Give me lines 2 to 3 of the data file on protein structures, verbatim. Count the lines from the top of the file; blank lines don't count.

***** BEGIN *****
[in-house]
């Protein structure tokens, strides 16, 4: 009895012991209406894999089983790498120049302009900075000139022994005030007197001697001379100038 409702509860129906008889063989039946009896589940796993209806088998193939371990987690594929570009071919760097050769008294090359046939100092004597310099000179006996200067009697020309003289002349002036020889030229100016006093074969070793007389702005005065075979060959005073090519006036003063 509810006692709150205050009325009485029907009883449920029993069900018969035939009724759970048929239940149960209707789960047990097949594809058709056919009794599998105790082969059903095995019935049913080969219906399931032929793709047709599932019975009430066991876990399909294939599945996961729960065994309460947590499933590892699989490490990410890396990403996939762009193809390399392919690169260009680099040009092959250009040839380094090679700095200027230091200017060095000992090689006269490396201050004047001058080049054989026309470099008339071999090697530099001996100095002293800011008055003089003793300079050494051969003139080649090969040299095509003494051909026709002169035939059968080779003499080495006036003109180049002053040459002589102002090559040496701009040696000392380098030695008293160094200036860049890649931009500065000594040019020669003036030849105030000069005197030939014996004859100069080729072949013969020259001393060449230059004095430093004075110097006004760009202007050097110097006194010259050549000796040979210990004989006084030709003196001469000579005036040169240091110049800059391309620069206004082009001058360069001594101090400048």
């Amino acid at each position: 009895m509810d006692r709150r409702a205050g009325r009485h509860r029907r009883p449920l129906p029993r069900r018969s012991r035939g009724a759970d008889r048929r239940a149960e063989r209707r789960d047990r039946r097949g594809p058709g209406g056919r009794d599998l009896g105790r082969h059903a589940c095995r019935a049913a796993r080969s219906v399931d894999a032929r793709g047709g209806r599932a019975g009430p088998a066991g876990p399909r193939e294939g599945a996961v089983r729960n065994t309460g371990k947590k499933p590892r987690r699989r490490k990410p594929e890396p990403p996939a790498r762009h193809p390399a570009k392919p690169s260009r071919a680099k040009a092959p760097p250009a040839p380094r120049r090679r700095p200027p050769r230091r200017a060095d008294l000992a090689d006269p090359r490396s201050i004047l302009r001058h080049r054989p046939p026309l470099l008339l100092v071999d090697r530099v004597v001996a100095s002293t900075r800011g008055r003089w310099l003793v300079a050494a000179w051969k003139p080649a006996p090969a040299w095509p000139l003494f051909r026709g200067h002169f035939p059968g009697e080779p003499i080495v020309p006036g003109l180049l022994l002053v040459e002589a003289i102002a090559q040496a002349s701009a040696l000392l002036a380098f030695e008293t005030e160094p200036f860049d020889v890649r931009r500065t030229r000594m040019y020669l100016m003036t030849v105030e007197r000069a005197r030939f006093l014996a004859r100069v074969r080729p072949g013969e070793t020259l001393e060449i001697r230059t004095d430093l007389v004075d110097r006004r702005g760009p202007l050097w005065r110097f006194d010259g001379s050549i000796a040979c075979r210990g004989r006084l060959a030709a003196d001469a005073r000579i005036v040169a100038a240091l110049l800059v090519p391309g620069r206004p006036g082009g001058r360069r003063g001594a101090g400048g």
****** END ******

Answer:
């Protein structure tokens, strides 16, 4: 009895012991209406894999089983790498120049302009900075000139022994005030007197001697001379100038 409702509860129906008889063989039946009896589940796993209806088998193939371990987690594929570009071919760097050769008294090359046939100092004597310099000179006996200067009697020309003289002349002036020889030229100016006093074969070793007389702005005065075979060959005073090519006036003063 509810006692709150205050009325009485029907009883449920029993069900018969035939009724759970048929239940149960209707789960047990097949594809058709056919009794599998105790082969059903095995019935049913080969219906399931032929793709047709599932019975009430066991876990399909294939599945996961729960065994309460947590499933590892699989490490990410890396990403996939762009193809390399392919690169260009680099040009092959250009040839380094090679700095200027230091200017060095000992090689006269490396201050004047001058080049054989026309470099008339071999090697530099001996100095002293800011008055003089003793300079050494051969003139080649090969040299095509003494051909026709002169035939059968080779003499080495006036003109180049002053040459002589102002090559040496701009040696000392380098030695008293160094200036860049890649931009500065000594040019020669003036030849105030000069005197030939014996004859100069080729072949013969020259001393060449230059004095430093004075110097006004760009202007050097110097006194010259050549000796040979210990004989006084030709003196001469000579005036040169240091110049800059391309620069206004082009001058360069001594101090400048």
């Amino acid at each position: 009895m509810d006692r709150r409702a205050g009325r009485h509860r029907r009883p449920l129906p029993r069900r018969s012991r035939g009724a759970d008889r048929r239940a149960e063989r209707r789960d047990r039946r097949g594809p058709g209406g056919r009794d599998l009896g105790r082969h059903a589940c095995r019935a049913a796993r080969s219906v399931d894999a032929r793709g047709g209806r599932a019975g009430p088998a066991g876990p399909r193939e294939g599945a996961v089983r729960n065994t309460g371990k947590k499933p590892r987690r699989r490490k990410p594929e890396p990403p996939a790498r762009h193809p390399a570009k392919p690169s260009r071919a680099k040009a092959p760097p250009a040839p380094r120049r090679r700095p200027p050769r230091r200017a060095d008294l000992a090689d006269p090359r490396s201050i004047l302009r001058h080049r054989p046939p026309l470099l008339l100092v071999d090697r530099v004597v001996a100095s002293t900075r800011g008055r003089w310099l003793v300079a050494a000179w051969k003139p080649a006996p090969a040299w095509p000139l003494f051909r026709g200067h002169f035939p059968g009697e080779p003499i080495v020309p006036g003109l180049l022994l002053v040459e002589a003289i102002a090559q040496a002349s701009a040696l000392l002036a380098f030695e008293t005030e160094p200036f860049d020889v890649r931009r500065t030229r000594m040019y020669l100016m003036t030849v105030e007197r000069a005197r030939f006093l014996a004859r100069v074969r080729p072949g013969e070793t020259l001393e060449i001697r230059t004095d430093l007389v004075d110097r006004r702005g760009p202007l050097w005065r110097f006194d010259g001379s050549i000796a040979c075979r210990g004989r006084l060959a030709a003196d001469a005073r000579i005036v040169a100038a240091l110049l800059v090519p391309g620069r206004p006036g082009g001058r360069r003063g001594a101090g400048g």